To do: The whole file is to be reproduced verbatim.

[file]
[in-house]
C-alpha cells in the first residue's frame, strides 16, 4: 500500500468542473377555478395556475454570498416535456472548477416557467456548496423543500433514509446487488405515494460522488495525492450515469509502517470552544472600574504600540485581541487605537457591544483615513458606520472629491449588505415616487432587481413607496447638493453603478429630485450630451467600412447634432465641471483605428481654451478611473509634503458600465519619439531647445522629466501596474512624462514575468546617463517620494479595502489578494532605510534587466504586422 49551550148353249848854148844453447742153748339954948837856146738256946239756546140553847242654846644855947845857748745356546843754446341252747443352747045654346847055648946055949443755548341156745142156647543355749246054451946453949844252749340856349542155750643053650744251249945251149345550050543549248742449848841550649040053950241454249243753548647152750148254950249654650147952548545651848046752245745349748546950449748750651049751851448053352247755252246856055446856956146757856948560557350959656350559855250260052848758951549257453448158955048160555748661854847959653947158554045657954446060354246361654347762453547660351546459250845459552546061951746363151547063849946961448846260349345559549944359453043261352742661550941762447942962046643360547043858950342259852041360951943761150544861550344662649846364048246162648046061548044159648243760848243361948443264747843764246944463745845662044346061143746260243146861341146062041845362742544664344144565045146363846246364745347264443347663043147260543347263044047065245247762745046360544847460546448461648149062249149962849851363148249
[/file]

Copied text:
[in-house]
C-alpha cells in the first residue's frame, strides 16, 4: 500500500468542473377555478395556475454570498416535456472548477416557467456548496423543500433514509446487488405515494460522488495525492450515469509502517470552544472600574504600540485581541487605537457591544483615513458606520472629491449588505415616487432587481413607496447638493453603478429630485450630451467600412447634432465641471483605428481654451478611473509634503458600465519619439531647445522629466501596474512624462514575468546617463517620494479595502489578494532605510534587466504586422 49551550148353249848854148844453447742153748339954948837856146738256946239756546140553847242654846644855947845857748745356546843754446341252747443352747045654346847055648946055949443755548341156745142156647543355749246054451946453949844252749340856349542155750643053650744251249945251149345550050543549248742449848841550649040053950241454249243753548647152750148254950249654650147952548545651848046752245745349748546950449748750651049751851448053352247755252246856055446856956146757856948560557350959656350559855250260052848758951549257453448158955048160555748661854847959653947158554045657954446060354246361654347762453547660351546459250845459552546061951746363151547063849946961448846260349345559549944359453043261352742661550941762447942962046643360547043858950342259852041360951943761150544861550344662649846364048246162648046061548044159648243760848243361948443264747843764246944463745845662044346061143746260243146861341146062041845362742544664344144565045146363846246364745347264443347663043147260543347263044047065245247762745046360544847460546448461648149062249149962849851363148249